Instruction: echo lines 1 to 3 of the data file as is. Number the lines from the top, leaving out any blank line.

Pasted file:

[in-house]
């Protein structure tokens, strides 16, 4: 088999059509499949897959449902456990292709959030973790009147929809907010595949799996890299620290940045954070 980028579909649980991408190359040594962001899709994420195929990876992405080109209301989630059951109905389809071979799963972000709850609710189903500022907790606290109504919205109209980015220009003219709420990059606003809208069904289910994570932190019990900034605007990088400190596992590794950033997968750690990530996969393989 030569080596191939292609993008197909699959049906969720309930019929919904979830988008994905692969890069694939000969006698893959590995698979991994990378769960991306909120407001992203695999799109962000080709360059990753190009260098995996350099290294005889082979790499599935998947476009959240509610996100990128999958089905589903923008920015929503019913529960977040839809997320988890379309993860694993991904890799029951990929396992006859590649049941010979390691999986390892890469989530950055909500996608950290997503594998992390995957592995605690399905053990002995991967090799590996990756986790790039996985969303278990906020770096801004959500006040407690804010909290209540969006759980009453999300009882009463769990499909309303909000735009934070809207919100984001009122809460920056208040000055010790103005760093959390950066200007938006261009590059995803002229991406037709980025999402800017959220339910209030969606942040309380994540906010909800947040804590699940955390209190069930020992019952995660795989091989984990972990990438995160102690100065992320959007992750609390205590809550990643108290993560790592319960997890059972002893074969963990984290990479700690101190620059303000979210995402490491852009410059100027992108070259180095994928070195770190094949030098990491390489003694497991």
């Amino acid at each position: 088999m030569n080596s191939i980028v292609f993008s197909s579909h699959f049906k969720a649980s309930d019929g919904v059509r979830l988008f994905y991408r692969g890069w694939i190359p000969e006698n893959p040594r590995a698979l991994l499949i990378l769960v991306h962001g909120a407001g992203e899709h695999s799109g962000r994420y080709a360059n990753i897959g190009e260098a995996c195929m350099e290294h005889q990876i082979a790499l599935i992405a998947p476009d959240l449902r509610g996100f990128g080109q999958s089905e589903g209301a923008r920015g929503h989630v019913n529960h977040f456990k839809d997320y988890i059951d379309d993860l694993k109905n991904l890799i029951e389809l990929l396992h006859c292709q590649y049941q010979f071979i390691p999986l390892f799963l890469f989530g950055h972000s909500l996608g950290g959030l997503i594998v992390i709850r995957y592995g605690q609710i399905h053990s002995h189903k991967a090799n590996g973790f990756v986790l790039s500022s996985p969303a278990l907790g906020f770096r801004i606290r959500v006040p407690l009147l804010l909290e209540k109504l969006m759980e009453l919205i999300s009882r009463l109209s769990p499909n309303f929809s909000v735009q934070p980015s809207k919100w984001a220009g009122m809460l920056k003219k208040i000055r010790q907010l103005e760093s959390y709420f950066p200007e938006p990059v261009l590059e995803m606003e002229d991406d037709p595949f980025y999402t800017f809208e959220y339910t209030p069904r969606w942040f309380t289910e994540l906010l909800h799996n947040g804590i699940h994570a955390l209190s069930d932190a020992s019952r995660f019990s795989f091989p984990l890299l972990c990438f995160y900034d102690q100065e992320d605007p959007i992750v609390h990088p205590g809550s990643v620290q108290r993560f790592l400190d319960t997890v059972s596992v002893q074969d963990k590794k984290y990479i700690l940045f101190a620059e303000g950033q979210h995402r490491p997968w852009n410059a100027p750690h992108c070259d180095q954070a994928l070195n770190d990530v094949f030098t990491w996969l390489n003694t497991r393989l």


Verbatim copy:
[in-house]
């Protein structure tokens, strides 16, 4: 088999059509499949897959449902456990292709959030973790009147929809907010595949799996890299620290940045954070 980028579909649980991408190359040594962001899709994420195929990876992405080109209301989630059951109905389809071979799963972000709850609710189903500022907790606290109504919205109209980015220009003219709420990059606003809208069904289910994570932190019990900034605007990088400190596992590794950033997968750690990530996969393989 030569080596191939292609993008197909699959049906969720309930019929919904979830988008994905692969890069694939000969006698893959590995698979991994990378769960991306909120407001992203695999799109962000080709360059990753190009260098995996350099290294005889082979790499599935998947476009959240509610996100990128999958089905589903923008920015929503019913529960977040839809997320988890379309993860694993991904890799029951990929396992006859590649049941010979390691999986390892890469989530950055909500996608950290997503594998992390995957592995605690399905053990002995991967090799590996990756986790790039996985969303278990906020770096801004959500006040407690804010909290209540969006759980009453999300009882009463769990499909309303909000735009934070809207919100984001009122809460920056208040000055010790103005760093959390950066200007938006261009590059995803002229991406037709980025999402800017959220339910209030969606942040309380994540906010909800947040804590699940955390209190069930020992019952995660795989091989984990972990990438995160102690100065992320959007992750609390205590809550990643108290993560790592319960997890059972002893074969963990984290990479700690101190620059303000979210995402490491852009410059100027992108070259180095994928070195770190094949030098990491390489003694497991």
């Amino acid at each position: 088999m030569n080596s191939i980028v292609f993008s197909s579909h699959f049906k969720a649980s309930d019929g919904v059509r979830l988008f994905y991408r692969g890069w694939i190359p000969e006698n893959p040594r590995a698979l991994l499949i990378l769960v991306h962001g909120a407001g992203e899709h695999s799109g962000r994420y080709a360059n990753i897959g190009e260098a995996c195929m350099e290294h005889q990876i082979a790499l599935i992405a998947p476009d959240l449902r509610g996100f990128g080109q999958s089905e589903g209301a923008r920015g929503h989630v019913n529960h977040f456990k839809d997320y988890i059951d379309d993860l694993k109905n991904l890799i029951e389809l990929l396992h006859c292709q590649y049941q010979f071979i390691p999986l390892f799963l890469f989530g950055h972000s909500l996608g950290g959030l997503i594998v992390i709850r995957y592995g605690q609710i399905h053990s002995h189903k991967a090799n590996g973790f990756v986790l790039s500022s996985p969303a278990l907790g906020f770096r801004i606290r959500v006040p407690l009147l804010l909290e209540k109504l969006m759980e009453l919205i999300s009882r009463l109209s769990p499909n309303f929809s909000v735009q934070p980015s809207k919100w984001a220009g009122m809460l920056k003219k208040i000055r010790q907010l103005e760093s959390y709420f950066p200007e938006p990059v261009l590059e995803m606003e002229d991406d037709p595949f980025y999402t800017f809208e959220y339910t209030p069904r969606w942040f309380t289910e994540l906010l909800h799996n947040g804590i699940h994570a955390l209190s069930d932190a020992s019952r995660f019990s795989f091989p984990l890299l972990c990438f995160y900034d102690q100065e992320d605007p959007i992750v609390h990088p205590g809550s990643v620290q108290r993560f790592l400190d319960t997890v059972s596992v002893q074969d963990k590794k984290y990479i700690l940045f101190a620059e303000g950033q979210h995402r490491p997968w852009n410059a100027p750690h992108c070259d180095q954070a994928l070195n770190d990530v094949f030098t990491w996969l390489n003694t497991r393989l």